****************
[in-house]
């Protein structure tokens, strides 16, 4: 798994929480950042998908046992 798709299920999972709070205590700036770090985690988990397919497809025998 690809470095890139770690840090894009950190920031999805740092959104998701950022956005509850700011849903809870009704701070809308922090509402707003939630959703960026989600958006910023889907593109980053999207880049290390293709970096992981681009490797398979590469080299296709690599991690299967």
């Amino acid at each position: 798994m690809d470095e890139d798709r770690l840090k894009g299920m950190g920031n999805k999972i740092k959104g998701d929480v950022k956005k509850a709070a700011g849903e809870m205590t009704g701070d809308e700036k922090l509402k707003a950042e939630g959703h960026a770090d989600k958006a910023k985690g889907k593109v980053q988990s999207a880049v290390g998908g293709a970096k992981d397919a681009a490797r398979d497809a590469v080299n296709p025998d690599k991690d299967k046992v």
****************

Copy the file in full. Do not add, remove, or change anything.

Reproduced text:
[in-house]
């Protein structure tokens, strides 16, 4: 798994929480950042998908046992 798709299920999972709070205590700036770090985690988990397919497809025998 690809470095890139770690840090894009950190920031999805740092959104998701950022956005509850700011849903809870009704701070809308922090509402707003939630959703960026989600958006910023889907593109980053999207880049290390293709970096992981681009490797398979590469080299296709690599991690299967």
């Amino acid at each position: 798994m690809d470095e890139d798709r770690l840090k894009g299920m950190g920031n999805k999972i740092k959104g998701d929480v950022k956005k509850a709070a700011g849903e809870m205590t009704g701070d809308e700036k922090l509402k707003a950042e939630g959703h960026a770090d989600k958006a910023k985690g889907k593109v980053q988990s999207a880049v290390g998908g293709a970096k992981d397919a681009a490797r398979d497809a590469v080299n296709p025998d690599k991690d299967k046992v």